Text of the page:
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  Sweeney Todd, The Demon Barber of Fleet Street Who Ate All The Pies?Buy this film here.
Year: 2007
Director: Tim Burton
Stars: Johnny Depp, Helena Bonham Carter, Alan Rickman, Timothy Spall, Sacha Baron Cohen, Jamie Campbell Bower, Laura Michelle Kelly, Jayne Wisener, Ed Sanders, Anthony Head
Genre: Horror, Musical, Historical
Rating:  8 (from 1 vote)
Review: A ship from a prison colony in Australia docks at a London port, and from it disembarks Benjamin Barker (Johnny Depp), fifteen years away, and his young sailor friend Anthony (Jamie Campbell Bower) who is impressed with the possibilities the capital promises. Benjamin is not so convinced and tells him of what led him to be deported in the first place; in happier times, he had been a successful barber with a new wife, Lucy (Laura Michelle Kelly) and a newer baby, but one of the city's powerful judges, Turpin (Alan Rickman) grew jealous and had Benjamin unjustly arrested and sent to the other side of the world... but now he's back.

Sweeney Todd had been a popular character in lurid fiction for decades until Stephen Sondheim offered him a sheen of respectability with his blockbusting musical and it had taken the opus almost as long to reach the big screen such was its creator's worries over how it might have been mishandled by Hollywood. He need not have concerned himself too much as with Tim Burton at the helm the result was both faithful to its source and the best live action production its director had come up with since the nineteen-nineties.

Helping him along were a cast who knew exactly what was expected of them, led by Depp, whose Benjamin takes the alias Sweeney Todd to ensure that he is not recognised and can begin work again - on his plans for revenge. As bitter and twisted as Todd is, the actor never makes him the whiny victim, sustaining the simmering resentment and aching loss that he nurses to keep his dream of attaining satisfaction alive. That dream is of course a nightmare for everyone else, part of the theme of how the wrongs of the past can corrupt the present, but Todd finds an ally in someone who recognises him and wishes to replace his wife, who is lost to him, in his affections.

She is Mrs Lovett, and there was some carping that Helena Bonham Carter, as Burton's real life partner, shouldn't have been given the role as it smacked of favouritism. Clearly those naysayers had not seen the superb performance that Carter offered up, providing both much needed humour without labouring the grotesquerie and enhancing the tragic qualities: whatever Todd thinks, he had found his perfect match in the pie-shop-owning widow. They do become allies, turning Lovett's establishment from selling the "worst pies in London" to a roaring success, and all because of the secret ingredient.

That ingredient being human flesh, provided by Todd's slaying of his barber customers on the first floor and neatly dispatched below to the cellar via a handy trapdoor. Burton and his team create an atmosphere that is not only seedy and oppressive - there's barely a shot lit in strong daylight - but also with a sense of futility, as if Todd has taken his vengeance to such extremes that he has damned himself and everyone around him and there's nothing that will salvage their souls. Only the young lovers, Anthony and Todd's daughter Johanna (Jayne Wisener), seem like a distraction from this, with a subplot about Anthony's rescue of the young woman from the clutches of the evil but lovelorn Judge Turpin altogether too wholesome for its surroundings, but I suppose we needed a ray of hope after the bleak and over-the-top bloody finale. Appropriately packed with operatic emotions, Sweeney Todd shows what a keen combination of musical and horror can achieve, and that's plenty.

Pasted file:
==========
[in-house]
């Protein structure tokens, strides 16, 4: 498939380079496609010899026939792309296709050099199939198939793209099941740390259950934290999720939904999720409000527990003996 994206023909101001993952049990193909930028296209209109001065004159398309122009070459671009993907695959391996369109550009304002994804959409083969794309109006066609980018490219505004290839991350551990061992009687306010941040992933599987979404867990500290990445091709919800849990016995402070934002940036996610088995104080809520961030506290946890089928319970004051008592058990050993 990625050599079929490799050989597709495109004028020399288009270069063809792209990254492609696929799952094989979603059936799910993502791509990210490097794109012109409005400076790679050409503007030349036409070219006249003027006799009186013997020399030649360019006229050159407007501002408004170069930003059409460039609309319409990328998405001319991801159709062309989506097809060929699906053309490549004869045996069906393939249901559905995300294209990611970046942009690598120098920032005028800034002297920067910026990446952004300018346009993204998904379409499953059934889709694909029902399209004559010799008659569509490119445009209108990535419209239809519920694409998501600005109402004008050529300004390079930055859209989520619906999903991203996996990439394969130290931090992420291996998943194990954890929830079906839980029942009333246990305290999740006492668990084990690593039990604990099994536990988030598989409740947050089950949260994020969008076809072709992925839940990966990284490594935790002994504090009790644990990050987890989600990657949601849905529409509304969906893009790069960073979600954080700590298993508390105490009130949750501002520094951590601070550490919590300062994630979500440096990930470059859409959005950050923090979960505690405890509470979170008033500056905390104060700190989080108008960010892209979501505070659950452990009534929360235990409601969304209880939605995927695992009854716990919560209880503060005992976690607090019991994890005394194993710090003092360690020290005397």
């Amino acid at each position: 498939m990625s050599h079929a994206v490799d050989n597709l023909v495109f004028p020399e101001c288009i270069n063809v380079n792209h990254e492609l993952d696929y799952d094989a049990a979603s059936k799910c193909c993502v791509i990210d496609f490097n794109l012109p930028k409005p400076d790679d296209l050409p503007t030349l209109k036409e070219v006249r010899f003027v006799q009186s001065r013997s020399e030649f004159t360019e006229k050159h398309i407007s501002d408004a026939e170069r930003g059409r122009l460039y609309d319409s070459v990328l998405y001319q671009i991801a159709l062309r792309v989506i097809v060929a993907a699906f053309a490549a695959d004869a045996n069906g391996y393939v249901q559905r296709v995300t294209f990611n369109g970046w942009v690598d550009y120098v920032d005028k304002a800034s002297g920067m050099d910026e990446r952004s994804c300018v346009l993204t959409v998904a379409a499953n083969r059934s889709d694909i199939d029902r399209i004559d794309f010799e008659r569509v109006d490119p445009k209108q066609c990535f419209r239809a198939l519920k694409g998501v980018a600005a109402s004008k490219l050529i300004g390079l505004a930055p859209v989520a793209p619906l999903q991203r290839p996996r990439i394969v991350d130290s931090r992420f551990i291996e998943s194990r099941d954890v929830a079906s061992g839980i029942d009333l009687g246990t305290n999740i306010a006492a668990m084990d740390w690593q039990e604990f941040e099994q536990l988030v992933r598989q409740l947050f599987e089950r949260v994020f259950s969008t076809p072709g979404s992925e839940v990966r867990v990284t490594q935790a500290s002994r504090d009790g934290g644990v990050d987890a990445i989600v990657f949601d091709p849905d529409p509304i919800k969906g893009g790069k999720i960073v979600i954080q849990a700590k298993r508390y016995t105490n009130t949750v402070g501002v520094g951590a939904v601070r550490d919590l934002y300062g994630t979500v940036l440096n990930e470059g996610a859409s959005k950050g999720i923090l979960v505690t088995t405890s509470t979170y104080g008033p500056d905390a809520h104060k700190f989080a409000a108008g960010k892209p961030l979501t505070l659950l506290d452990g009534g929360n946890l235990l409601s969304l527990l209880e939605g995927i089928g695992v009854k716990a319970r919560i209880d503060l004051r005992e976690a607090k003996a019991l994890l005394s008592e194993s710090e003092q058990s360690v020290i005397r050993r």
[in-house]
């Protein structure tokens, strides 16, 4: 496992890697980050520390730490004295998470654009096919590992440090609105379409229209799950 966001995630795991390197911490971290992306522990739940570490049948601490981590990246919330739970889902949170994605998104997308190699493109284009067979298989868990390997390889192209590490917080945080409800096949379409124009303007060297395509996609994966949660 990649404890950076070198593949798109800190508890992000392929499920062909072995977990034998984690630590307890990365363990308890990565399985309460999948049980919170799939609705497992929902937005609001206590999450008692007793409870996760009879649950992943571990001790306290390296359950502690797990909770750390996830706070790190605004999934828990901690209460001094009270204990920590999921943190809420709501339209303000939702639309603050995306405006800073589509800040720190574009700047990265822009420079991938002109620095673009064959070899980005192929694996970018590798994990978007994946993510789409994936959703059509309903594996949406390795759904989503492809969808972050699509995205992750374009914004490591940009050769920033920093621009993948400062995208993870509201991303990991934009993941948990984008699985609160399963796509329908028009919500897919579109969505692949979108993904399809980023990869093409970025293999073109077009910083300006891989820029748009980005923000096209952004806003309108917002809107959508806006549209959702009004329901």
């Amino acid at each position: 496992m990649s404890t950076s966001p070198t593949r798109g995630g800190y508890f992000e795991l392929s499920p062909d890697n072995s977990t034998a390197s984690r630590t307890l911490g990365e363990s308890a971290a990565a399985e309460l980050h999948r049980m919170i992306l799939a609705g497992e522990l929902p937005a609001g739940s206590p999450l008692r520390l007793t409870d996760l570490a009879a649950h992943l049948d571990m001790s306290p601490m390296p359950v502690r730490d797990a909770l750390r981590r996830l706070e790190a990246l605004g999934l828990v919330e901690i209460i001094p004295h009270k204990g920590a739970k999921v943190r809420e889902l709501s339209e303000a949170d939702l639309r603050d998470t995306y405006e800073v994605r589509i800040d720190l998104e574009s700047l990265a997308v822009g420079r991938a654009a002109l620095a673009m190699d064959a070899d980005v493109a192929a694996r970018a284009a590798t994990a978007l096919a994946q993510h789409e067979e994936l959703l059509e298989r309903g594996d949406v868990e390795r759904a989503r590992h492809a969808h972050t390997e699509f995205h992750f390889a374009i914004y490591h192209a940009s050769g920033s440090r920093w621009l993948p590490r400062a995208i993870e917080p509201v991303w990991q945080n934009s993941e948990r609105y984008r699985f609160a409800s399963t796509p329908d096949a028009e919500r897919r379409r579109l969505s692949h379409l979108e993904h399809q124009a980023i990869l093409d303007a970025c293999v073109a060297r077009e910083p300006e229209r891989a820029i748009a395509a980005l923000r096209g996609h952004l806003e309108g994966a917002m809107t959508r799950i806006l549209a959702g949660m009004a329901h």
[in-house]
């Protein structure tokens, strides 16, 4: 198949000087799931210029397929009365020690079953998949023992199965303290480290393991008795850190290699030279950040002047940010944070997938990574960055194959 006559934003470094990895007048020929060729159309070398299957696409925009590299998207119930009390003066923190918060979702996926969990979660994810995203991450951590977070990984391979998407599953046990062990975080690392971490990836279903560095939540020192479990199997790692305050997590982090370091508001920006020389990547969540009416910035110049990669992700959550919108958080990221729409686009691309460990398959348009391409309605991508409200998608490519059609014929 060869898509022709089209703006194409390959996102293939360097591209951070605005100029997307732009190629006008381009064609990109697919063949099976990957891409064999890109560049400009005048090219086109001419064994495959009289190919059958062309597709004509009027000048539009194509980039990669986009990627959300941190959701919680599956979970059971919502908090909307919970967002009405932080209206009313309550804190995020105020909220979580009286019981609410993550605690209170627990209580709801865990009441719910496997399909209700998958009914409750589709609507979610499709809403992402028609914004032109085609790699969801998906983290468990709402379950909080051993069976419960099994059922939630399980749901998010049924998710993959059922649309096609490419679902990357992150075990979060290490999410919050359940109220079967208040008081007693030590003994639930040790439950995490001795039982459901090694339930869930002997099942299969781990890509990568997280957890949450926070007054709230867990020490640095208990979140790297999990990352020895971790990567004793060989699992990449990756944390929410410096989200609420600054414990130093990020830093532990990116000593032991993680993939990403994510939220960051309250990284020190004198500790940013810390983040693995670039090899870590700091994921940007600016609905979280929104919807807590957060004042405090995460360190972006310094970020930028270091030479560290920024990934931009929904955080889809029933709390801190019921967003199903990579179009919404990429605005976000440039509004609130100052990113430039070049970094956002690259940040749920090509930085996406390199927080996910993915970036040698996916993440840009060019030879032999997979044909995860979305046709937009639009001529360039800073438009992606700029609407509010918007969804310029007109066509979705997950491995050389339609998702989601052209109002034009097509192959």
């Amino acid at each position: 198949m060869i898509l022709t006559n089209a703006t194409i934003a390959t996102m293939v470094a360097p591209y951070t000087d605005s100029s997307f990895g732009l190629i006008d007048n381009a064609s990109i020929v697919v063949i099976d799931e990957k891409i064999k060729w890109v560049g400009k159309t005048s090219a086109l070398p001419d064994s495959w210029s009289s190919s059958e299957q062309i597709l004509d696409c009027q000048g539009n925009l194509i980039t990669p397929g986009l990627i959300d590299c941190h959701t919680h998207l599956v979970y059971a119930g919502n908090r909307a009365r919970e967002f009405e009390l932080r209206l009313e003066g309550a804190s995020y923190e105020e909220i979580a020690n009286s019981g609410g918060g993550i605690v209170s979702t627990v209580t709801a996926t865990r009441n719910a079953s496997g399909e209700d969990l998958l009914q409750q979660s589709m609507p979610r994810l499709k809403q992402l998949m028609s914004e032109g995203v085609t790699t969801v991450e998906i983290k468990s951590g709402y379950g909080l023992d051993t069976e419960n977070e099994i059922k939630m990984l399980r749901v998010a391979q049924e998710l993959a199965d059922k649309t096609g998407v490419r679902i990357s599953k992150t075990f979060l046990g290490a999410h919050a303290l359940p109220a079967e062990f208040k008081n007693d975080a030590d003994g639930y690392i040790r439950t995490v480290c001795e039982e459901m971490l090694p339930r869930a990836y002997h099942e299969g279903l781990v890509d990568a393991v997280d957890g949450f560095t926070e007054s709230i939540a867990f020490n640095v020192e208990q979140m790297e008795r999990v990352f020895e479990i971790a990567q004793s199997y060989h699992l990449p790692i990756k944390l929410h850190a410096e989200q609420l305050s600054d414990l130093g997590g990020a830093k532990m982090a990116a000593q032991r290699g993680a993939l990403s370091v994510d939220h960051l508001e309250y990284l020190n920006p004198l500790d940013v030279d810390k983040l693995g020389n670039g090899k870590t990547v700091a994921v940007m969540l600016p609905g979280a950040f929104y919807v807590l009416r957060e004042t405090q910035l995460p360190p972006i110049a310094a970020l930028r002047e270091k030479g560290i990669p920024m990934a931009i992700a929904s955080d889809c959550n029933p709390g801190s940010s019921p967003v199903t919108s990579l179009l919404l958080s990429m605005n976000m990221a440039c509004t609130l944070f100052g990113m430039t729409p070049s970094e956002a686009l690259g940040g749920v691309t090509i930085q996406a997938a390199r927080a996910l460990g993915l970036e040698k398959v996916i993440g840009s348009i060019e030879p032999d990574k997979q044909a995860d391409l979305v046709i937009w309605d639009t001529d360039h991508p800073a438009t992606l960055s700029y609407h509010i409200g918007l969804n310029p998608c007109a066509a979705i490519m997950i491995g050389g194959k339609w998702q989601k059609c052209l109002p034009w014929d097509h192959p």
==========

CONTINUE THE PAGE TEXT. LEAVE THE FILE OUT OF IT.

(Warner's two-DVD edition has a wealth of featurettes on the stars, the director, Sondheim, the design, and more.]
Reviewer: Graeme Clark

 

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Tim Burton  (1958 - )

American director, producer and writer, frequently of Gothic flavoured fantasy who has acquired a cult following in spite of the huge mainstream success of many of his projects. He began as an animator at Disney, who allowed him to work on his own projects while animating the likes of The Fox and the Hound, which garnered the attention of Paul Reubens to direct Pee Wee's Big Adventure.

Next up was supernatural comedy Beetle Juice, leading to the massively hyped Batman and Batman Returns; in the middle was a more personal project, the melancholy Edward Scissorhands. Ed Wood was a biopic of the world's worst director, a flop with a loyal following, Mars Attacks was an alien invasion spoof that got lost in the Independence Day publicity, and Burton ended the 1990s with hit horror Sleepy Hollow.

The 2000s saw the poorly received Planet of the Apes remake, but Big Fish, a father and son tale more personal to the director fared better. Charlie and the Chocolate Factory was unsatisfying, but a success, and Sweeney Todd was another collaboration with frequent leading man Johnny Depp. Burton hasn't turned his back on animation, mind you, with both The Nightmare Before Christmas and Corpse Bride fast becoming cult favourites.

A reimagining of Alice in Wonderland rewarded him with a further hit, though again reaction was mixed, as it was with horror soap adaptation Dark Shadows and animated update Frankenweenie. He returned to biopic territory with Big Eyes, then next was young adult fantasy Miss Peregrine's Home for Peculiar Children and one of those Disney juggernauts, the live action remake of Dumbo.

 
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